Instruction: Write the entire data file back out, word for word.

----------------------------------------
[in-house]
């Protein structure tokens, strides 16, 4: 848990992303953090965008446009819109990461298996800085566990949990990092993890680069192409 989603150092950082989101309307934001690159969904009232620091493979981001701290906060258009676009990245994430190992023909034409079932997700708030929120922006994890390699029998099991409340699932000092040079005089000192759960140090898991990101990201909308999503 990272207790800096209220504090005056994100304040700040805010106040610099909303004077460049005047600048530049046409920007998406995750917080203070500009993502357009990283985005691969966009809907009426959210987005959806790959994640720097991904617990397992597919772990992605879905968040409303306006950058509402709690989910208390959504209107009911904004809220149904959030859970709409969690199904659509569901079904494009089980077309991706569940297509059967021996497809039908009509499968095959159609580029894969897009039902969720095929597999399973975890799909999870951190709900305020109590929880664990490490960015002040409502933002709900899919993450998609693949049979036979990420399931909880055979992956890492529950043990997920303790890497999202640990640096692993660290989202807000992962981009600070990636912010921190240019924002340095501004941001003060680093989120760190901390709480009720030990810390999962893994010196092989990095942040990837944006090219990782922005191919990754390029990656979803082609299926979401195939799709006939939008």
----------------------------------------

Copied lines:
[in-house]
């Protein structure tokens, strides 16, 4: 848990992303953090965008446009819109990461298996800085566990949990990092993890680069192409 989603150092950082989101309307934001690159969904009232620091493979981001701290906060258009676009990245994430190992023909034409079932997700708030929120922006994890390699029998099991409340699932000092040079005089000192759960140090898991990101990201909308999503 990272207790800096209220504090005056994100304040700040805010106040610099909303004077460049005047600048530049046409920007998406995750917080203070500009993502357009990283985005691969966009809907009426959210987005959806790959994640720097991904617990397992597919772990992605879905968040409303306006950058509402709690989910208390959504209107009911904004809220149904959030859970709409969690199904659509569901079904494009089980077309991706569940297509059967021996497809039908009509499968095959159609580029894969897009039902969720095929597999399973975890799909999870951190709900305020109590929880664990490490960015002040409502933002709900899919993450998609693949049979036979990420399931909880055979992956890492529950043990997920303790890497999202640990640096692993660290989202807000992962981009600070990636912010921190240019924002340095501004941001003060680093989120760190901390709480009720030990810390999962893994010196092989990095942040990837944006090219990782922005191919990754390029990656979803082609299926979401195939799709006939939008």